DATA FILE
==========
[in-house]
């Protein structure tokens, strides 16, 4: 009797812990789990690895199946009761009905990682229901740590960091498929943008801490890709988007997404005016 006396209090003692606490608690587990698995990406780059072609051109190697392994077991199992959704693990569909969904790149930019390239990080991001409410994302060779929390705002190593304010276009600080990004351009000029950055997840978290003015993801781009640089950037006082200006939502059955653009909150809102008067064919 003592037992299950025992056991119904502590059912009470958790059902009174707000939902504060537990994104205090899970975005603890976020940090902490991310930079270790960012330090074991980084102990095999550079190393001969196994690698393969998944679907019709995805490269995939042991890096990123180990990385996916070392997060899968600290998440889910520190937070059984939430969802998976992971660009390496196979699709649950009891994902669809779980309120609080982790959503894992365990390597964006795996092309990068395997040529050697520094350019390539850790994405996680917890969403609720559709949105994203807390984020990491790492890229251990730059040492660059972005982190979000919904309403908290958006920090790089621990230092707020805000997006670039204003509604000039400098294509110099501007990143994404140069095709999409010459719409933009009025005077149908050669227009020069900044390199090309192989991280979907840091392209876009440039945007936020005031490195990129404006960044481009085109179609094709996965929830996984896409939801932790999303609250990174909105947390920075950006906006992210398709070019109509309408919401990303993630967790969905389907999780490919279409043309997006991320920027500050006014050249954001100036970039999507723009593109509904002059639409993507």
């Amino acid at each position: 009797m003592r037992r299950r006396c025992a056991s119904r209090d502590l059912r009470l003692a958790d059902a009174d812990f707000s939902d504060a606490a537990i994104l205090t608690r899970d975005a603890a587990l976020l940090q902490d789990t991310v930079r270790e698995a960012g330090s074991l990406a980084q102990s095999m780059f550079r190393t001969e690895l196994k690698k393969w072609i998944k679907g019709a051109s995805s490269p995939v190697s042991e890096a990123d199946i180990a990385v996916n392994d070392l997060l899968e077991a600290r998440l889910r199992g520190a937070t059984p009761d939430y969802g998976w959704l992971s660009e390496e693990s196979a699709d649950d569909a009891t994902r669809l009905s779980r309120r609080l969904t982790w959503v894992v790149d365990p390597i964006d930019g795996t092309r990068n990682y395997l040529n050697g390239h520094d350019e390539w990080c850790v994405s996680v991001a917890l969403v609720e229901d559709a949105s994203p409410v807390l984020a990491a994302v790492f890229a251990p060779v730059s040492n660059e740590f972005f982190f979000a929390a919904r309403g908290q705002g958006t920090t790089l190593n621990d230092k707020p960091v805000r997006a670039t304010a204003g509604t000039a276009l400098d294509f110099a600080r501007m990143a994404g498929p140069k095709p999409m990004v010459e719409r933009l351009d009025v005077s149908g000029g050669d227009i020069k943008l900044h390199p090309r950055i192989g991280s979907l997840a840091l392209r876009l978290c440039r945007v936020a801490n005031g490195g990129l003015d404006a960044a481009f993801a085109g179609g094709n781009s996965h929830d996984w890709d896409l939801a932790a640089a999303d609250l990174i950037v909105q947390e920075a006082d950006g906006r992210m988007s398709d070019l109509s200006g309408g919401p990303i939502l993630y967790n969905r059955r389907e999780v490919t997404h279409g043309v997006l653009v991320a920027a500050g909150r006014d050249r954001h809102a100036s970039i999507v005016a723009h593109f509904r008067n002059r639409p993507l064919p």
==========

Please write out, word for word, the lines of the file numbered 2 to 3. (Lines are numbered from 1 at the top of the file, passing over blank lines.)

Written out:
């Protein structure tokens, strides 16, 4: 009797812990789990690895199946009761009905990682229901740590960091498929943008801490890709988007997404005016 006396209090003692606490608690587990698995990406780059072609051109190697392994077991199992959704693990569909969904790149930019390239990080991001409410994302060779929390705002190593304010276009600080990004351009000029950055997840978290003015993801781009640089950037006082200006939502059955653009909150809102008067064919 003592037992299950025992056991119904502590059912009470958790059902009174707000939902504060537990994104205090899970975005603890976020940090902490991310930079270790960012330090074991980084102990095999550079190393001969196994690698393969998944679907019709995805490269995939042991890096990123180990990385996916070392997060899968600290998440889910520190937070059984939430969802998976992971660009390496196979699709649950009891994902669809779980309120609080982790959503894992365990390597964006795996092309990068395997040529050697520094350019390539850790994405996680917890969403609720559709949105994203807390984020990491790492890229251990730059040492660059972005982190979000919904309403908290958006920090790089621990230092707020805000997006670039204003509604000039400098294509110099501007990143994404140069095709999409010459719409933009009025005077149908050669227009020069900044390199090309192989991280979907840091392209876009440039945007936020005031490195990129404006960044481009085109179609094709996965929830996984896409939801932790999303609250990174909105947390920075950006906006992210398709070019109509309408919401990303993630967790969905389907999780490919279409043309997006991320920027500050006014050249954001100036970039999507723009593109509904002059639409993507």
């Amino acid at each position: 009797m003592r037992r299950r006396c025992a056991s119904r209090d502590l059912r009470l003692a958790d059902a009174d812990f707000s939902d504060a606490a537990i994104l205090t608690r899970d975005a603890a587990l976020l940090q902490d789990t991310v930079r270790e698995a960012g330090s074991l990406a980084q102990s095999m780059f550079r190393t001969e690895l196994k690698k393969w072609i998944k679907g019709a051109s995805s490269p995939v190697s042991e890096a990123d199946i180990a990385v996916n392994d070392l997060l899968e077991a600290r998440l889910r199992g520190a937070t059984p009761d939430y969802g998976w959704l992971s660009e390496e693990s196979a699709d649950d569909a009891t994902r669809l009905s779980r309120r609080l969904t982790w959503v894992v790149d365990p390597i964006d930019g795996t092309r990068n990682y395997l040529n050697g390239h520094d350019e390539w990080c850790v994405s996680v991001a917890l969403v609720e229901d559709a949105s994203p409410v807390l984020a990491a994302v790492f890229a251990p060779v730059s040492n660059e740590f972005f982190f979000a929390a919904r309403g908290q705002g958006t920090t790089l190593n621990d230092k707020p960091v805000r997006a670039t304010a204003g509604t000039a276009l400098d294509f110099a600080r501007m990143a994404g498929p140069k095709p999409m990004v010459e719409r933009l351009d009025v005077s149908g000029g050669d227009i020069k943008l900044h390199p090309r950055i192989g991280s979907l997840a840091l392209r876009l978290c440039r945007v936020a801490n005031g490195g990129l003015d404006a960044a481009f993801a085109g179609g094709n781009s996965h929830d996984w890709d896409l939801a932790a640089a999303d609250l990174i950037v909105q947390e920075a006082d950006g906006r992210m988007s398709d070019l109509s200006g309408g919401p990303i939502l993630y967790n969905r059955r389907e999780v490919t997404h279409g043309v997006l653009v991320a920027a500050g909150r006014d050249r954001h809102a100036s970039i999507v005016a723009h593109f509904r008067n002059r639409p993507l064919p």